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Outlander 18th Century Plaid Dress

In a few weeks I am going to an Outlander-themed dinner party hosted by my local costuming guild. I don’t subscribe to premium cable so I have never actually seen the show, just lots of pictures, but I am always a fan of dressing up and eating!

I’m aware that there are some fabulous silk dresses in the second season of the show, but I wanted something relatively quick and inexpensive, so I decided to go with a plaid 18th century dress using a pattern I’ve worked with before. (I used the Period Impressions 1770 Polonaise Pattern when I made my Ljusoga dress).

I found a decent plaid cotton from the “Wales plaid” collection. (I ended up purchasing it through Amazon due to a 20% off promotion and free shipping!) It was cheap enough I used the same fabric for lining the bodice and skirt. I dithered for a long time as to whether I should make the fabric out of the same fabric or make a fancy quilted one. In the end I could not find a suitable pre-quilted fabric or bedspread to repurpose, and some well-priced wool appeared on a destash group I am part of, so my decision was made.IMG_1861

In real life the bodice fit is rather different (and much better!) because I would be wearing stays to provide a smooth front. My mannequin is not wearing stays because it does not have a compressible torso and the boobs would be in the wrong place. Right now the front is pinned with regular straight pins while I await some proper 18th century reproduction pins in the mail. IMG_1866

See how the middle point of the back of the bodice rides up a little? I’ve got to adjust my underpinnings a bit to fix that, but what prevents it from flipping up all the way is a split bum pad.IMG_1864

My old half-moon bum pad was too small and not up to the task of the much larger faux butt I wanted for this outfit, so I made a new double bum pad. The split down the back  is what gives it this particular shape. I should have curved the top edges but this was a rather quick project. It is just twin trapezoid pillows bound with a single twill tape at the top.IMG_1740

The front comes forward enough to increase my hips too. The way I constructed these bum pads is not period correct, but works for my particular body shape.IMG_1739

See how gloriously wide it makes the petticoat compared to my real figure?IMG_1859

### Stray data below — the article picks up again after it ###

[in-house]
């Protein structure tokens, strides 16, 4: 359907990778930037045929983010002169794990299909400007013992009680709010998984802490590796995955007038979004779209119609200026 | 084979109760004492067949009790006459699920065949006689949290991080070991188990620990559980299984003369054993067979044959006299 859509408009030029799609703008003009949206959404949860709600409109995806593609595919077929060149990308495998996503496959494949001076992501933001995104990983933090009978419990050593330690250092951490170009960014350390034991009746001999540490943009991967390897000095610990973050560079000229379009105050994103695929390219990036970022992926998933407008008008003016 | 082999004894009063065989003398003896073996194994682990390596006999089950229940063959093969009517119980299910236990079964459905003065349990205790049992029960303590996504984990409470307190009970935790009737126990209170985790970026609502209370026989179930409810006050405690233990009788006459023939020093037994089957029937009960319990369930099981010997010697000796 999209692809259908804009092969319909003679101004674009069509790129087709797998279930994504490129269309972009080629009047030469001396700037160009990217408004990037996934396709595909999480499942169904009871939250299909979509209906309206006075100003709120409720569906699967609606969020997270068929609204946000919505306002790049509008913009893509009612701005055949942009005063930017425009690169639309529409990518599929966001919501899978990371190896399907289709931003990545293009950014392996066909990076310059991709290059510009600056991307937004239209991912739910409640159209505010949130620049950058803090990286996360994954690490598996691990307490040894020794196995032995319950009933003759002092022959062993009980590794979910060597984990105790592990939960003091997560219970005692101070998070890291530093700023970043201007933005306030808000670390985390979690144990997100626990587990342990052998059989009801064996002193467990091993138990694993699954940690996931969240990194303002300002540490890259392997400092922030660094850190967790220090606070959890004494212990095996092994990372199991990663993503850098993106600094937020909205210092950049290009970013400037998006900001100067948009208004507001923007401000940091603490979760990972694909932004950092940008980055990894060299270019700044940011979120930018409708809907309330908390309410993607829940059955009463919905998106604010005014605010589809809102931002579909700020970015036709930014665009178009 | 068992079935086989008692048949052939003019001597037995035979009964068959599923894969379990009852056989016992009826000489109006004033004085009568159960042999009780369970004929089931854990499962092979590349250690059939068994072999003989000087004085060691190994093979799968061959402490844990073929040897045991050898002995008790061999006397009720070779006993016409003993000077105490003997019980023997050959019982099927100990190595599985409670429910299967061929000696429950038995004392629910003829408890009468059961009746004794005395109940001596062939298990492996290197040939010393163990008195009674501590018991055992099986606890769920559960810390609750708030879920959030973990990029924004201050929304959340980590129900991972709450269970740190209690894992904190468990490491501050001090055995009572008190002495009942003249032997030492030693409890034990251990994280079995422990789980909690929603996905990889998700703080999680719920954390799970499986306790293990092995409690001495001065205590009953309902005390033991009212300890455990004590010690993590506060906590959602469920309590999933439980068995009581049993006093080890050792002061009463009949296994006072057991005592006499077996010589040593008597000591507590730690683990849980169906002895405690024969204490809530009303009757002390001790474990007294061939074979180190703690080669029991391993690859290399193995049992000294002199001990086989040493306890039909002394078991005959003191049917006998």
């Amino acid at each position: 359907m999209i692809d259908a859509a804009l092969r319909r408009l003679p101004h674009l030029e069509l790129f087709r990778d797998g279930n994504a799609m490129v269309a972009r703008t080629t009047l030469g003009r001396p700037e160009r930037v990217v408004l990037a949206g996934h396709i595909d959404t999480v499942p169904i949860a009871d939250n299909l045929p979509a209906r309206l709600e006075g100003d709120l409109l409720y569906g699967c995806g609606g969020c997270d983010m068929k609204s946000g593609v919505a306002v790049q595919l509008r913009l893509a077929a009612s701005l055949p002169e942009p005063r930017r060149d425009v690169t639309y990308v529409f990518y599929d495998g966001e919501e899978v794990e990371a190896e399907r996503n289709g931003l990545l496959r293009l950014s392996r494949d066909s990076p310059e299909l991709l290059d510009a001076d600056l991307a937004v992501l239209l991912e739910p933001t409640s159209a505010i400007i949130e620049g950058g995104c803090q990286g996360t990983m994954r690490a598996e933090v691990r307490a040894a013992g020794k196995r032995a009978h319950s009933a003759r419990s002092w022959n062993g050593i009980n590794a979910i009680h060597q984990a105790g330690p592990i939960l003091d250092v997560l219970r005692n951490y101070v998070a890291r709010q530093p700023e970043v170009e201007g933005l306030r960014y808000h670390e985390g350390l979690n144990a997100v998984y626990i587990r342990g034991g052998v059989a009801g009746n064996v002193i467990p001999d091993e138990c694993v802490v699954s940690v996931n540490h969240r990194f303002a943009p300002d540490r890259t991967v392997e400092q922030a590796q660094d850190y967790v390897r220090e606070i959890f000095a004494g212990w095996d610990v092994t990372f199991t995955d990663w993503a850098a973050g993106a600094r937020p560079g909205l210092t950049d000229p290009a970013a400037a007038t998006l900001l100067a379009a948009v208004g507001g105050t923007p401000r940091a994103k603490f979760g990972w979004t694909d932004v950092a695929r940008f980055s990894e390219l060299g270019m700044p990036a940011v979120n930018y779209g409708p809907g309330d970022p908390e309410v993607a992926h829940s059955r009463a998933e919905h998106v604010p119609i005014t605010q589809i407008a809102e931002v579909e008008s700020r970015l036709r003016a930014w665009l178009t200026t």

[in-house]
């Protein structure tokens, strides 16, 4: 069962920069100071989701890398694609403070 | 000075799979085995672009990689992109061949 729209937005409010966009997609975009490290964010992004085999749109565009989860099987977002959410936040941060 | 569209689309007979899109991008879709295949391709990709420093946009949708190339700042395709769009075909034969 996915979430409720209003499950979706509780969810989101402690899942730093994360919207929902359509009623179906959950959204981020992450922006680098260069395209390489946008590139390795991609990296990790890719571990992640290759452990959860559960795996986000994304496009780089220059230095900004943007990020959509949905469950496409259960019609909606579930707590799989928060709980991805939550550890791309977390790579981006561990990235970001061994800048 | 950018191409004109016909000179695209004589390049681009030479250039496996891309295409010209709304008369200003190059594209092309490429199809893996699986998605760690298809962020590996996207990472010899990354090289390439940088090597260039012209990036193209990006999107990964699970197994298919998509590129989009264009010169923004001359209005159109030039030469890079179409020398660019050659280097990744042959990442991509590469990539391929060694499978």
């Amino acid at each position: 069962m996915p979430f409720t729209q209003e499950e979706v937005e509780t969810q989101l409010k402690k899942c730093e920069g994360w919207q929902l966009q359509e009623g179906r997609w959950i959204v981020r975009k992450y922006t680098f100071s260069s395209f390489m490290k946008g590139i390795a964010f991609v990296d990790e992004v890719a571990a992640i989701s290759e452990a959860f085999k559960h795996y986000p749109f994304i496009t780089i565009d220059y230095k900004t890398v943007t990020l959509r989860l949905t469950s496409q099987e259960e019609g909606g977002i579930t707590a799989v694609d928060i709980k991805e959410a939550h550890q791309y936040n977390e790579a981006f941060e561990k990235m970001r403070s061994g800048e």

Final project costs:

  • 8 yards (45 inch wide) cotton plaid fabric: $45.31 from Amazon (affiliate link) including tax and discounts; I still have leftover fabric.
  • 2.5 yards (60 inch wide) brown wool fabric: $20 plus $6.50 shipping from Facebook; Normally I use 3 yards for a petticoat but this was wide enough to do piecing in the back.
  • Pattern: $0 (already used for another project)
  • Bum pad fabric, stuffing, and twill tape: $0 (left overs from other projects)

Total (without notions): $71.81 (Not bad! I was originally planning $50 just for the main dress and I can reuse the petticoat for other outfits).


About freshfrippery

Blog @ Instagram @freshfrippery. I believe costuming is about helping others so I post tutorials when I can. I am happy to provide all patterns and tutorials for for free on my blog. It is absolutely optional, but if you would like to donate towards my domain registration and the data costs of hosting the many photos on my site, consider buying me a “coffee”: Thank you!

11 responses »

  1. I haven’t been brave enough to try a plaid for this large a project, I find lining up the pattern a real pain. Do you have any tricks for matching plaids?

    (My husband glanced over as I had this page open and he is blown away by the dress. We are both looking forward to more progress photos. 🙂 )

    • Hi Cindy, I’m glad you and your husband like it! For plaids my emphasis is on symmetry because humans are curved and plaids have straight lines, and it’s really hard to match 100%. After I cut out one pattern piece I use it to cut a mirror image of itself (such as right and left front bodice) by laying it directly on the fabric instead of continuing to use the paper pattern. If two pieces will share a seam in the finished bodice, I lay the first cut fabric piece down to determine where to line up the paper pattern piece for matching. Also, if you really can’t get something to match because of the scale of the squares, you can cut on the bias and have some pieces be diagonal and look like you are doing it intentionally as part of the design.

  2. I’m super new to historic costuming and been working on an Outlander ensemble, but I have only made it through the underpinnings. Please do a post of the Outlander dinner!! I’m a really big fan of the books and show and would love to see others geek out over it. Have fune!

    • Hi Lexi, I will definitely do a post of the dinner when it happens in a few weeks! I am going for a more “rustic” look but I’m sure there will be some really fabulous gowns there. And bravo for making it through the underpinnings. Stays are really time-consuming!

  3. Pingback: Outlander Dinner Party | Fresh Frippery

  4. This is unbelievable, I’d die to have one piece like this, I love Outlander and vintage fashion in general! I sew too so now you made me lust for sewing one too! Aw

  5. Pingback: Historical Belle: My 18th Century-Inspired Beauty and the Beast Costume | Fresh Frippery

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